Excerpt from Kafka's language learning notebook: Sprachforscher and Sprachforschung with Hebrew translations בַּלְשָׁן and בַּלְשָׁנוּת
Exhibitions Student Projects

Kafka’s Languages

Who was Kafka? It is hard to escape Kafka at the moment in Oxford, with the Kafka24 celebrations marking 100 years since his death, on 3 June 1924. He is one of the most significant German-language authors of the 20th century, and the term Kafkaesque has become widely used to describe situations that are bewilderingly complex or bizarre, based on some of his works. The Taylorian owns some first editions of his work, which are on display in our exhibition.

Kafka was multilingual, reading French, Greek, Czech and learning Hebrew and Italian. He recorded some of his language learning techniques in notebooks, currently being studied by Masters students undertaking the History of the Book method option. 

Kafka’s notebooks demonstrate both regular study and routine (lists of vocabulary laboriously copied out) and eclectic combinations of phrases. His writing frequently breaks out of the ordered rows of terms, with undisciplined-appearing scrawl. What was he learning, why, and how did he go about it?

The exhibition moves from considering Kafka’s language-learning notebooks to a wider examination of how languages have been, and continue to be studied.  Looking at the theme of transport through the ages, we show how this has been taught, via historical language-learning materials held by the Taylorian.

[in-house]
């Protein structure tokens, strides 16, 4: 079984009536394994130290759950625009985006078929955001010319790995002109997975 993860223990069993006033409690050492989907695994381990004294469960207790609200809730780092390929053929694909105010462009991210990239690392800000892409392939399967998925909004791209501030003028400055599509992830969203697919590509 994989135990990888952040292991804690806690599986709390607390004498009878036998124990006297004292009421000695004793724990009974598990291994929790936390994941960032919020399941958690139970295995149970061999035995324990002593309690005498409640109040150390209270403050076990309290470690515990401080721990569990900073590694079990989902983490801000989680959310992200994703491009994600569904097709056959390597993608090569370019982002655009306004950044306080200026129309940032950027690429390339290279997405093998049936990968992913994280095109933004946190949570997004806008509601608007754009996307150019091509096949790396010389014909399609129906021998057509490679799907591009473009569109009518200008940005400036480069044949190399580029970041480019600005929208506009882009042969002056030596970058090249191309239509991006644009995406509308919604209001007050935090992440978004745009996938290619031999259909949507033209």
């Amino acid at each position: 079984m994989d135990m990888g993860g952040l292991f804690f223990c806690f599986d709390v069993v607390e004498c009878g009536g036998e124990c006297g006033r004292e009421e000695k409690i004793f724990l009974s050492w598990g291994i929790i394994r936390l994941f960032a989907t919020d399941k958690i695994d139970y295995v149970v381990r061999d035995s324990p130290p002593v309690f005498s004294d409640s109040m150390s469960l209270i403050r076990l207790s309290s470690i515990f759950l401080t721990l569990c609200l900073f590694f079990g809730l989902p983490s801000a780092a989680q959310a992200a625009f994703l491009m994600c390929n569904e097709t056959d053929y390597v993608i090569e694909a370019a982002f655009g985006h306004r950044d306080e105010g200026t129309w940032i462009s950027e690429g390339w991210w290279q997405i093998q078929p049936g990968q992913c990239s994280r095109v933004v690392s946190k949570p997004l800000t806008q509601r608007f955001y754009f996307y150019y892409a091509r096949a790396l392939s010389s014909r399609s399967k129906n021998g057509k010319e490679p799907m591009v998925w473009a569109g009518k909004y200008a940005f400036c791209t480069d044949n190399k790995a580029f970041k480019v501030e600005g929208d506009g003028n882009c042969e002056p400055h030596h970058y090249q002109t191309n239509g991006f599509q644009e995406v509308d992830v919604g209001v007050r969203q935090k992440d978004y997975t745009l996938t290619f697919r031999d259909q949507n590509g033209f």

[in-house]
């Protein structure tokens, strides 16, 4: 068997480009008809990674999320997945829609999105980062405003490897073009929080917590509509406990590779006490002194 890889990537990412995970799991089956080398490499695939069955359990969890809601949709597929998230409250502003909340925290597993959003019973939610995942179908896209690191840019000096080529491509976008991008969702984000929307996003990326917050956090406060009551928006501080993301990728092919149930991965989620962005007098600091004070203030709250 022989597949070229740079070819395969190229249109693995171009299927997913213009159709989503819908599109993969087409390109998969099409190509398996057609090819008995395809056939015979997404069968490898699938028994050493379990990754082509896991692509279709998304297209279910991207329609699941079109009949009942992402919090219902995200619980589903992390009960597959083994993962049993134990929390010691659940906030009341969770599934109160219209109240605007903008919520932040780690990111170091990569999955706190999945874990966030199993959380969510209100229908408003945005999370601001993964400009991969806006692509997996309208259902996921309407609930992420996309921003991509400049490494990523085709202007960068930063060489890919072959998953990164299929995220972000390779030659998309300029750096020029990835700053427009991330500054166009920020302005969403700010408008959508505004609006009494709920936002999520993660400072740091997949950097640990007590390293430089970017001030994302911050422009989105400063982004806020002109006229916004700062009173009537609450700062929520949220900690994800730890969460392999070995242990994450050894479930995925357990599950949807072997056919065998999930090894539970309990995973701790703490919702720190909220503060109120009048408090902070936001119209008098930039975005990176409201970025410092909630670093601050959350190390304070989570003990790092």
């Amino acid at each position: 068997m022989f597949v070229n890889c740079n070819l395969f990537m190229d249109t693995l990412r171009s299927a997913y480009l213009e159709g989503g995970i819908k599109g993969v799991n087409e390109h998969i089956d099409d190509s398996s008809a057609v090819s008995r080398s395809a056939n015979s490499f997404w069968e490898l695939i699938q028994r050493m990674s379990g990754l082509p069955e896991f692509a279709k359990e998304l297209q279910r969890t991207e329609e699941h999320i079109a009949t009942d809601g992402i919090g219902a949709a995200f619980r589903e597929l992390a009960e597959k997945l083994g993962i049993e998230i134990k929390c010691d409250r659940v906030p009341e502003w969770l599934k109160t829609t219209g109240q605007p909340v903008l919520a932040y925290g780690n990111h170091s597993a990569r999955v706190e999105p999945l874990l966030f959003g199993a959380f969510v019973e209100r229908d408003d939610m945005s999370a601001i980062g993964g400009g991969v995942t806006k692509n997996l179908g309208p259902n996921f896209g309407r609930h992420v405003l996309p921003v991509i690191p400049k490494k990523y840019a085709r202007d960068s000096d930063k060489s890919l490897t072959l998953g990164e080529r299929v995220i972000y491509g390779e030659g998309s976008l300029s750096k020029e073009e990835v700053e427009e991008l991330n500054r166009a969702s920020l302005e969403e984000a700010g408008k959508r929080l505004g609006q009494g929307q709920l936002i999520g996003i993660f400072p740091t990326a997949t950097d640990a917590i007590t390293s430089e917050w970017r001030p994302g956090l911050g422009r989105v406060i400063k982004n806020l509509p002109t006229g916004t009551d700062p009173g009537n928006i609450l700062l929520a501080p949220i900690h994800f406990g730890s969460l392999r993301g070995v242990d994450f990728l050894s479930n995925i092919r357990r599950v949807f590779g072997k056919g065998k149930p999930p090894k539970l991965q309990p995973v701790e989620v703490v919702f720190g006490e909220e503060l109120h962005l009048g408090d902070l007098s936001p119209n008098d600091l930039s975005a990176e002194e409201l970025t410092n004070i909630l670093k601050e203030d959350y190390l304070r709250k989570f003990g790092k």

The final cabinet looks at different strategies that current students and staff are using to learn languages – some more successfully than others! There are games, songs, flash cards, toys, stationery and lots of good intentions. What strategies do you use to learn languages? Do they work?

Do contribute your suggestions, as Master’s student Cassidy Serhienko attempts to learn German from scratch using strategies suggested by Taylorian readers!  You can follow her journey @historyofthebookoxford on TikTok, Instagram and Twitter/X under the hashtag #KafkasLanguages24

Header image: Entries for ‘Sprachforscher’ & ‘Sprachforschung’ and their Hebrew equivalents בַּלְשָׁן and בַּלְשָׁנוּת from Kafka’s notebook Bodleian Library MS. Kafka 33, fol. 15v

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